Monday, December 14, 2015

A Time To Bask

After so many years spent in darkness, Canadians can, perhaps, be forgiven for feeling exuberantly good about themselves once again and letting the world know it. And, according to Martin Regg Cohn, there is more to what is happening than narcissistic indulgence.
As Prime Minister Justin Trudeau acknowledged to jet-lagged refugees early Friday morning, “We get to show not just a planeload of new Canadians what Canada is all about, but we get to show the world how to open our hearts and welcome people.”

There is much to be said for a nation-state self-consciously showcasing its treatment of stateless refugees. Far from being empty symbolism, it serves as a defiant testament of Canadians coming to the aid of people a world away.
For far too long a country denigrated far and wide for what the Harper regime did in our name, we are now not only rehabilitating our reputation but also trying to offer the world a better way:
At a time when much of the world is stooping to new lows, Canadians are cheerfully rising to the occasion. Not because we are better than anyone else, but because our leaders — political, ecumenical and civil — are belatedly bringing out the best in us.
Lest we fall into hubris, however, some stark realities need to be remembered:
We have not been tested like Germany or Greece, both brimming with migrants of indeterminate origin. By virtue of our splendid geographic isolation, we are largely spared the waves of boat people who risk drowning at sea, or the stampedes at border crossings that wreak havoc with sovereignty.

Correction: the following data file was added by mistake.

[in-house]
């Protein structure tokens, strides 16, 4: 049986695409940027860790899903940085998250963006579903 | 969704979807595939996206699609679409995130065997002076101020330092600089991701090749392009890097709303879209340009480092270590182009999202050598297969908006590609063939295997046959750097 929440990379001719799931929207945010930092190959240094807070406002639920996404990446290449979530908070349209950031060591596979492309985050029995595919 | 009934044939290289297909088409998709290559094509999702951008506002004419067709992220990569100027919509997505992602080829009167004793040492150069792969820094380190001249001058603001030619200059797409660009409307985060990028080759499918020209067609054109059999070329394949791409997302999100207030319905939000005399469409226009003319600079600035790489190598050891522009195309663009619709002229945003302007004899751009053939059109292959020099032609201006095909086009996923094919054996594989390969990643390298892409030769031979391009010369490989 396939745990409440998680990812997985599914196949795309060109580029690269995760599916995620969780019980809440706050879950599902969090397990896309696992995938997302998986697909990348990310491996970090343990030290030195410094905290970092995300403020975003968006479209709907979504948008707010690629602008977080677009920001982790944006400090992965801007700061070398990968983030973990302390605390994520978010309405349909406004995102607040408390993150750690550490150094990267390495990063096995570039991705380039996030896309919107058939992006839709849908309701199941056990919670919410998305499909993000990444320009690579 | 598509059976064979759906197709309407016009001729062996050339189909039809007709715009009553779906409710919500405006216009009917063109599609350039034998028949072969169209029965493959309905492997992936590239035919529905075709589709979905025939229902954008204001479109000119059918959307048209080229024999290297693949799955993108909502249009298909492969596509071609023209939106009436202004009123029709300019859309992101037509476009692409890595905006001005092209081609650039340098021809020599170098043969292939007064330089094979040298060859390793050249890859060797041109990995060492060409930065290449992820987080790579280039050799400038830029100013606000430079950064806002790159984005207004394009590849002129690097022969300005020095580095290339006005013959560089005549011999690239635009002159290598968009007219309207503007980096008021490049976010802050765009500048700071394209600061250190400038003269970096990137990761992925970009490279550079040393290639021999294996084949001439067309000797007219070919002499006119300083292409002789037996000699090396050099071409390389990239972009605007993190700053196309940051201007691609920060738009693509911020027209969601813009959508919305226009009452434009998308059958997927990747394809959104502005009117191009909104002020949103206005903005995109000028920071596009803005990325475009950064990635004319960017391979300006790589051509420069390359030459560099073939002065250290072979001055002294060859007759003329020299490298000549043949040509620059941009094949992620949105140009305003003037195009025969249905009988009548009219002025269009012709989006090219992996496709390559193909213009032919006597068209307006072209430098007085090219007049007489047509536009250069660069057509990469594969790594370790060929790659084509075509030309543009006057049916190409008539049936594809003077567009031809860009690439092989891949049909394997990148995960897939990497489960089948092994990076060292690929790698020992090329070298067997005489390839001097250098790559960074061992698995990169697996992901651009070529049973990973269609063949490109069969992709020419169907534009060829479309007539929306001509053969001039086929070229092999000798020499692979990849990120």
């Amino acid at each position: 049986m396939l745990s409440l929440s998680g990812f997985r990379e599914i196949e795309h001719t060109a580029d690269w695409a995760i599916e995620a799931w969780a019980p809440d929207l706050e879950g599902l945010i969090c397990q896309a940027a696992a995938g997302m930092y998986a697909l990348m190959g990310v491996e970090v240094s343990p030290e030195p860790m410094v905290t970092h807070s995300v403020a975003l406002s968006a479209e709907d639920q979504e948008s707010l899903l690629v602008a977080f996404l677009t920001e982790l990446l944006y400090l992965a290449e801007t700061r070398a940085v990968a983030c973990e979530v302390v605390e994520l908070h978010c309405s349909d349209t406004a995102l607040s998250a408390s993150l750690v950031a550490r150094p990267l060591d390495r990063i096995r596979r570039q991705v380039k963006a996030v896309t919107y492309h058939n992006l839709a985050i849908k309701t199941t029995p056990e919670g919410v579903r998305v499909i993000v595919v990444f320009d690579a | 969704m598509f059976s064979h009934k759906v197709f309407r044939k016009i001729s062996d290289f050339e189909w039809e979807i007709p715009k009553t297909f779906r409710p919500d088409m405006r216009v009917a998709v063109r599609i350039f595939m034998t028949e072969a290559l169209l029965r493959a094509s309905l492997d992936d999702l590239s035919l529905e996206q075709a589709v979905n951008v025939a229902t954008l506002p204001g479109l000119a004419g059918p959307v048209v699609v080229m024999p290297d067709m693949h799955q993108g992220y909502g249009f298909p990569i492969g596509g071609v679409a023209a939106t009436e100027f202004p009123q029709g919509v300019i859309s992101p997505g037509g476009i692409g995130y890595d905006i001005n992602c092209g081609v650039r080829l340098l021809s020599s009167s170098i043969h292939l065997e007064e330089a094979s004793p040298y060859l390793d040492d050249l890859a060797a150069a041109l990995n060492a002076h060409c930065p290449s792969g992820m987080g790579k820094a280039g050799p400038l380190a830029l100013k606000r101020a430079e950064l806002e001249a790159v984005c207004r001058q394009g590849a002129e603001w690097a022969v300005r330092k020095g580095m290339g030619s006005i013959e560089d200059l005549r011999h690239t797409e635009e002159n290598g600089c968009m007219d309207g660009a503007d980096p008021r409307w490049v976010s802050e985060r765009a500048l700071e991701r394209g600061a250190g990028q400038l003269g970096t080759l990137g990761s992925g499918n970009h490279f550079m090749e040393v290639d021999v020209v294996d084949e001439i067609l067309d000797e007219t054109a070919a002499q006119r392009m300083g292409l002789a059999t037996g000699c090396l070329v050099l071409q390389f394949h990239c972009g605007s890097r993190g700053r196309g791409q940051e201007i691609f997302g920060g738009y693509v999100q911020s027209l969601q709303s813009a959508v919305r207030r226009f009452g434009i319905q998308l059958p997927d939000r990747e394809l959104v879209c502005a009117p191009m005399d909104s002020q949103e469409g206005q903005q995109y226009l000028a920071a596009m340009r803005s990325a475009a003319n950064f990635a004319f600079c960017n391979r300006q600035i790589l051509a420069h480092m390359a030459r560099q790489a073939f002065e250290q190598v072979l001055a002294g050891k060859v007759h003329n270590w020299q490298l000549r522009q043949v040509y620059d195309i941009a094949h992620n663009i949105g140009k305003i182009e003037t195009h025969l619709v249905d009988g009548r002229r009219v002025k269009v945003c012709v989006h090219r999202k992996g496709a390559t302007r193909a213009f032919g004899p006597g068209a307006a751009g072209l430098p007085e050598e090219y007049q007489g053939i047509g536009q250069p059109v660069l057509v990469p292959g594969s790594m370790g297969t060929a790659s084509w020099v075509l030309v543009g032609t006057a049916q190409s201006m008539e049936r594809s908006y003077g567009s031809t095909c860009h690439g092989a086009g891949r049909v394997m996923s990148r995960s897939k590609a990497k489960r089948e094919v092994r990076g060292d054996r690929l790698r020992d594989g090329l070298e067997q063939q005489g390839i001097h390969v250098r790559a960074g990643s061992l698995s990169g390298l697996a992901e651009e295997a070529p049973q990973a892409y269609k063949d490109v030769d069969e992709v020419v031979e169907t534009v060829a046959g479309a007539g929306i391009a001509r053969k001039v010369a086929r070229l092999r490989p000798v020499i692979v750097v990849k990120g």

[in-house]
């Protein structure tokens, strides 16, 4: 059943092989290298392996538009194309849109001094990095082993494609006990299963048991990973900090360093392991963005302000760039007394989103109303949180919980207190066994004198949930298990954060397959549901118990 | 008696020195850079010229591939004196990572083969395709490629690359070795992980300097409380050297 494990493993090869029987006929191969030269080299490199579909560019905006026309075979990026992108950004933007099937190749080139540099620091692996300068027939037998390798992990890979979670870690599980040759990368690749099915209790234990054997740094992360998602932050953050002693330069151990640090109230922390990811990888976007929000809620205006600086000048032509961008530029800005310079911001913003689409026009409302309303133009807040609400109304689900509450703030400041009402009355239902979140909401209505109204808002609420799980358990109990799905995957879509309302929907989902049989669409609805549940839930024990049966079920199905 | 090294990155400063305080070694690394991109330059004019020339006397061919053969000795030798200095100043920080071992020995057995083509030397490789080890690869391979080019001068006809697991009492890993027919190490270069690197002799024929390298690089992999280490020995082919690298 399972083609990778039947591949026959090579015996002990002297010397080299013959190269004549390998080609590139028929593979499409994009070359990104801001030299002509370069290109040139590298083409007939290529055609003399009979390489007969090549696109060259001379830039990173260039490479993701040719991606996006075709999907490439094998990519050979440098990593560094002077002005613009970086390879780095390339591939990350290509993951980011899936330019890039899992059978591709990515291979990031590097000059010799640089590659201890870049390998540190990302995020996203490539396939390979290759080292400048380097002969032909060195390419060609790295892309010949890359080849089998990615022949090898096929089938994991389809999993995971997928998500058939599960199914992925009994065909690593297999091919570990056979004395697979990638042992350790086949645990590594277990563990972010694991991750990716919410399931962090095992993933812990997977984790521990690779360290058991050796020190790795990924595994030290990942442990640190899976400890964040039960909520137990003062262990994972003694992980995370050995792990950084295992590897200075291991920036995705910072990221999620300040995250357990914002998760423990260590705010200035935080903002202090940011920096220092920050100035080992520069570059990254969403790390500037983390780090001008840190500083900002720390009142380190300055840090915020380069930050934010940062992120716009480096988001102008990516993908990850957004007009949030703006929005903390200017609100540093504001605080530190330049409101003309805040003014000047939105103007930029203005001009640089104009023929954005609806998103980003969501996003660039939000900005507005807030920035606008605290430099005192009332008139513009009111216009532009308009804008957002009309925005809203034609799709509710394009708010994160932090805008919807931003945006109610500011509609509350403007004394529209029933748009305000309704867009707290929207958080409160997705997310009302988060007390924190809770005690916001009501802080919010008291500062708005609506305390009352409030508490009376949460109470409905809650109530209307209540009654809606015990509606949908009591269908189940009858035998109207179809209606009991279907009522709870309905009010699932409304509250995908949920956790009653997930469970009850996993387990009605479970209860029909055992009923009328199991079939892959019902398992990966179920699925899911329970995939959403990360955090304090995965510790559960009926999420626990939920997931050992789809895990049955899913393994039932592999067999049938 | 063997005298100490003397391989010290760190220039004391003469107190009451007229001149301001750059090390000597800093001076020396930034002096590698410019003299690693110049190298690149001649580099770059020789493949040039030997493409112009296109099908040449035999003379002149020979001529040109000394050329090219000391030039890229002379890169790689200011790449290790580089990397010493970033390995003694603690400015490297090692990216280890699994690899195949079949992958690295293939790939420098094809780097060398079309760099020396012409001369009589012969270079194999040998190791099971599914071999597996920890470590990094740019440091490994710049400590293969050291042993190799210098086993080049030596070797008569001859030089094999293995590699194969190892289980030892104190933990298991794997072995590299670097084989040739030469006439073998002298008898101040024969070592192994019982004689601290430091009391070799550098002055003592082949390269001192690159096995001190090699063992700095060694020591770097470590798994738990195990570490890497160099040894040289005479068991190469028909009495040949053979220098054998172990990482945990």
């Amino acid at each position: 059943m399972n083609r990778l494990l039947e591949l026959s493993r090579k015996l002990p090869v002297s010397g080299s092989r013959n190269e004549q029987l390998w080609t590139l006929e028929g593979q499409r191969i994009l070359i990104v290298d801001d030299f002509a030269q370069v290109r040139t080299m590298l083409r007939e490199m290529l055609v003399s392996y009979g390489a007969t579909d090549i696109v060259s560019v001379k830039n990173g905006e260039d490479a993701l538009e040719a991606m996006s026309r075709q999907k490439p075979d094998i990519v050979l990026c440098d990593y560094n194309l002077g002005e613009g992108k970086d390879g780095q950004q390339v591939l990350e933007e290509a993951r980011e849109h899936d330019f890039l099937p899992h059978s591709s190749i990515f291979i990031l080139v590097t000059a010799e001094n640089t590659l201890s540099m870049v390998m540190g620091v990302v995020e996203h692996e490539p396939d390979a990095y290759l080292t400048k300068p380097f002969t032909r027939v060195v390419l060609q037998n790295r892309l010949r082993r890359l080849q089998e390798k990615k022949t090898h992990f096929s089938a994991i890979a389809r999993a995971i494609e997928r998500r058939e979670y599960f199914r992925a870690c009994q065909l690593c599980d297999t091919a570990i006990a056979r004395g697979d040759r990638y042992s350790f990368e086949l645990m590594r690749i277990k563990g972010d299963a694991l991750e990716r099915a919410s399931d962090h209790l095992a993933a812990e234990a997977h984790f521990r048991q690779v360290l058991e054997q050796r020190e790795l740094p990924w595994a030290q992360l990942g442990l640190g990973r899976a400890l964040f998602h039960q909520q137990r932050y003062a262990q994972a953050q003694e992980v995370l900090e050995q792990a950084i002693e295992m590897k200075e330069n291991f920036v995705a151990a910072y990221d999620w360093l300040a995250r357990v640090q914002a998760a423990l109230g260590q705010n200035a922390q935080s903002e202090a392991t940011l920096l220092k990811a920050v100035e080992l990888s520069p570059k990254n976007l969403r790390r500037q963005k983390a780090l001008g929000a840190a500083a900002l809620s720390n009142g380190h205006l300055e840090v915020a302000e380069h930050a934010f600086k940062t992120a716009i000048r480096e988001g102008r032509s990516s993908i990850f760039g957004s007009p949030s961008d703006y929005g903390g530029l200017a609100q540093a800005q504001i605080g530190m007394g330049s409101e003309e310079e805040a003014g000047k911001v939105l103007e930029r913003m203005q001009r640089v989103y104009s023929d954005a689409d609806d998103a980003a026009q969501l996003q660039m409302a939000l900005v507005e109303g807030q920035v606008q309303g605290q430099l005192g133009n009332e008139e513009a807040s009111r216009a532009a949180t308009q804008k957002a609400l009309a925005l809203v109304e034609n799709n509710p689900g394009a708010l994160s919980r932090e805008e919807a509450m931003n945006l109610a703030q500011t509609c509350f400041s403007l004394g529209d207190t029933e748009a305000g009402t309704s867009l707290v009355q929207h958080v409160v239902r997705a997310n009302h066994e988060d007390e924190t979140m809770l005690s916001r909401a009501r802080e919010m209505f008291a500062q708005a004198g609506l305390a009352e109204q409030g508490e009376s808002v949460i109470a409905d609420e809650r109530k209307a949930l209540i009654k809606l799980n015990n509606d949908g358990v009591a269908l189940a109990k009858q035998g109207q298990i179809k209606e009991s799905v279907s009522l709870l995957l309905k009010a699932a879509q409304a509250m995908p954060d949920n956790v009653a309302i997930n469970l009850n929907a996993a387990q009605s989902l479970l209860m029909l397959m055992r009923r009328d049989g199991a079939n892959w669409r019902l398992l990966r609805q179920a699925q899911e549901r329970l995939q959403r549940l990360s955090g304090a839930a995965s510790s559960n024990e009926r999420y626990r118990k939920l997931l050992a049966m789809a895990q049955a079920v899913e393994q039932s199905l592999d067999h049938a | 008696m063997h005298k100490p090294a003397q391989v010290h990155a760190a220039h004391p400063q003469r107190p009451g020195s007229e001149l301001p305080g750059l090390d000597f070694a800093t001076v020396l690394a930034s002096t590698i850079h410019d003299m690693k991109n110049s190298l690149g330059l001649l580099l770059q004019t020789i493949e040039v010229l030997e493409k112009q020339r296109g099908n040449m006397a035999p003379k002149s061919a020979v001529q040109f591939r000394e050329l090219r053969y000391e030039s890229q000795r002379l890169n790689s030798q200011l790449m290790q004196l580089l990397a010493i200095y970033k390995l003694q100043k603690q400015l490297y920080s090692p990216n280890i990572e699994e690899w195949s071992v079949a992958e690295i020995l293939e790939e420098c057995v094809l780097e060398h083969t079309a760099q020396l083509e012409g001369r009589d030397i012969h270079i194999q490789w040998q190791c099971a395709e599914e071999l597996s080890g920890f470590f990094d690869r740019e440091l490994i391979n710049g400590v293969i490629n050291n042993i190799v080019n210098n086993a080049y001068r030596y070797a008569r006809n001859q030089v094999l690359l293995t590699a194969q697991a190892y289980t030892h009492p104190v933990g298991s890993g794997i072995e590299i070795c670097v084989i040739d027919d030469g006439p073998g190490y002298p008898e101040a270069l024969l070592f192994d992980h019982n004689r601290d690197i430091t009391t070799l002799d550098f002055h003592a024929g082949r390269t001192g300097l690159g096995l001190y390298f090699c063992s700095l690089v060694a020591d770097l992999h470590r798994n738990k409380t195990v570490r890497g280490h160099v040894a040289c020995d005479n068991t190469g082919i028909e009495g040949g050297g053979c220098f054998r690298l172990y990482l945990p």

We can afford to take our time, consider our options and select refugees with our own timelines linked to the latest headlines. We get to “cherry-pick” families in remote Middle Eastern camps, where families are pre-vetted by the United Nations as bona fide refugees.
Despite these facts, however, perhaps our ability to reach out may have additional benefits, especially for our cousins to the south, many of whom are currently in the thrall of a demagogue:
It is a well-timed counterpoint to the fear and frothing that has swept the U.S., a country 10 times larger than ours that is taking but 10,000 refugees (a mere 40 per cent of our target).

As the New York Times noted Saturday, “The Canadian public’s widespread embrace of a plan to accept thousands of Syrians stands in stark contrast to the controversy over the issue in the United States.”
And who can watch the following clip, from last night's NBC Nightly News, without feeling good about our country?

As we all know, politicians come and go, and countless policies are born and often die. But something tells me that despite all of the evil we are capable of as a species, there will always be a goodness that resides within us, ready to respond when it is called upon by the right people and the right circumstances.


  1. Replies
    1. May the angels of our better natures continue to be cultivated, Owen.

  2. Lorne, Trudeau's personal welcome of refugees is very heartening. One does feel pride again to be Canadian.

    Harper has done too much damage. So far Trudeau has not disappointed us. His stand on climate change is very encouraging too.

    1. At least for the time being, LD, things are definitely looking up.